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municipal debt

Is Bankruptcy In Illinois' Future?

Several municipalities across the state are facing financial crises and have few options to get back on the right track. Is bankruptcy the only choice? And is that the reality for the state as a whole? On this edition of Illinois Rising, Dan Proft and Wirepoints President Ted Dabrowski break down state and local fiscal woes with analysis from state Rep. Jeanne Ives, R-Wheaton, and CNBC Contributor Jim Iuorio.

WATCH THE FULL EPISODE HERE

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Resolving Chicago's Debt Crisis: Source Not Size

Right now, Chicago taxpayers are stuck with a seventy-one billion dollar debt load. That means every household is on the hook for eighty-two thousand dollars in government debt. As staggering as that number is, it's not the real issue with Chicago's debt. Pat Hughes explains in this episode of Dollars and Sense. 

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Solutions For Struggling Local Governments

Illinois – with nearly 7,000 units of government – has many municipalities in financial crisis. On this edition of Illinois Rising, Dan Proft and Pat Hughes discuss with City Journal's Aaron Renn ways struggling municipalities can bounce back from their precarious financial situations. They also discuss how a Springfield lobbyist has become wealthy from gaming the system, and they talk about a new report showing Chicago as the number one city from which people are leaving. Also, hear the latest developments on the Cook County sweetened beverage tax and the likelihood of its repeal.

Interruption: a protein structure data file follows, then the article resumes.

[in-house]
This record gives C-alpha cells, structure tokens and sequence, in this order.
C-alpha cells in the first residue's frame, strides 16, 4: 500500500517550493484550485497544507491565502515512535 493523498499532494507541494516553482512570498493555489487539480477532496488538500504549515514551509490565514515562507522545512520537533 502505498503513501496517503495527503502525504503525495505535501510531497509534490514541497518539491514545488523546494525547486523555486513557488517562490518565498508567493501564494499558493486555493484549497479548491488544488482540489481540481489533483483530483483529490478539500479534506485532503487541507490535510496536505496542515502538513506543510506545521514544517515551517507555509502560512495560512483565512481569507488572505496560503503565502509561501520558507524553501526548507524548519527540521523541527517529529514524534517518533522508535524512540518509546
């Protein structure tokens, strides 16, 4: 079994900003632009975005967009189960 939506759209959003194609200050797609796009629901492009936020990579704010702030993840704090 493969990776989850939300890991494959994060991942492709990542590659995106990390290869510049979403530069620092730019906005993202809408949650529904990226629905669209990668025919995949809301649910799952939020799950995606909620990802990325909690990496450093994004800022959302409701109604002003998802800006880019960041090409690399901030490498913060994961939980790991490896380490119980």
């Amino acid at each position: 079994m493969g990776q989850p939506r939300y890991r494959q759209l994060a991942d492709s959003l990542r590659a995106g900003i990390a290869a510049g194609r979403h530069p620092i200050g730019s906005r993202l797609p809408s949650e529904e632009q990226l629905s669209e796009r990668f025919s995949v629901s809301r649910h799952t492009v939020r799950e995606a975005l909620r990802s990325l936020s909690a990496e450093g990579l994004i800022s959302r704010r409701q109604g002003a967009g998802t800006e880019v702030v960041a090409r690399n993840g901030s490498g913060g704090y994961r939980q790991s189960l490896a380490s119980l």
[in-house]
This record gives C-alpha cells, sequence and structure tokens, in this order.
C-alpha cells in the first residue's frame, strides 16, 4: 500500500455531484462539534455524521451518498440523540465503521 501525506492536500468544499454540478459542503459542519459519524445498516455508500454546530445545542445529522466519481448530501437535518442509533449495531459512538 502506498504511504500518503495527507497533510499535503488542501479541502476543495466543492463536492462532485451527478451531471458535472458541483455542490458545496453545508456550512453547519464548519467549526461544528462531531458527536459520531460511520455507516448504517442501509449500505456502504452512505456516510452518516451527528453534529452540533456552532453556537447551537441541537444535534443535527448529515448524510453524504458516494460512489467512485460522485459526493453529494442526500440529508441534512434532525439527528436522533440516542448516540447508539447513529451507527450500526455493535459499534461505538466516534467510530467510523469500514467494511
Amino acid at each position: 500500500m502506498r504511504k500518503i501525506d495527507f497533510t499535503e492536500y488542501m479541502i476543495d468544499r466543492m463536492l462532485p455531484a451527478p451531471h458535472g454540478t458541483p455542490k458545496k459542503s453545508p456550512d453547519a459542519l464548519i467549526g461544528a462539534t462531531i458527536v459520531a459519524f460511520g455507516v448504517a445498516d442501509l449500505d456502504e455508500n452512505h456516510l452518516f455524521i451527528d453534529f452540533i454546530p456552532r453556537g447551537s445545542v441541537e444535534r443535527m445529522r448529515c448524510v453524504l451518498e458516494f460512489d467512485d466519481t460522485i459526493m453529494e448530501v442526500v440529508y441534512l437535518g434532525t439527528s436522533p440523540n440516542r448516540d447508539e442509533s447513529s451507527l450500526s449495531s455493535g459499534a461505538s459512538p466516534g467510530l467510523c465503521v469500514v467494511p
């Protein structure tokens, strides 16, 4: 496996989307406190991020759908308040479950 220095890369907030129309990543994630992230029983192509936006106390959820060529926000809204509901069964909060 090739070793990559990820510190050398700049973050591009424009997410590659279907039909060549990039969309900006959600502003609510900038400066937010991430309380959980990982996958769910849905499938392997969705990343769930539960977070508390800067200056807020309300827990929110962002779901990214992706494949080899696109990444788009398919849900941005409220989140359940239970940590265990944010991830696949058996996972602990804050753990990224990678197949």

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Illinoisans Take Their Frustrations To The Voting Booth

If you hold public office and want to continue to do so---work in favor of your constituents---not yourself. Otherwise you’ll be next to go. Pat Hughes explains in this "Two Minute Warning."

This is Pat Hughes with this week’s Upstream Ideas ‘Two Minute Warning.’

So, as it turns out, Illinois families are tired of funding the lavish lifestyles of politicians.

And in this year’s Municipal Elections, they took their frustrations to the voting booth.

In Algonquin Township, Highway Commissioner Bob Miller is out – ending a fifty- two-year family dynasty, passed down from Miller’s grandfather. The Miller family was pulling in over four hundred thousand dollars a year. Apparently, voters in Algonquin Township take issue with a small township office – paid for by their tax dollars – being used as a family business.

Likewise, voters in Orland Park threw out twenty-four-year incumbent Mayor Dan McLaughlin. Seems to have had something to do with the one-hundred and ten-thousand dollar pay increase he got the Village Board to give him. Voters also took issue with being on the hook for the pension he spiked by eighty-thousand dollars per year. Imagine that.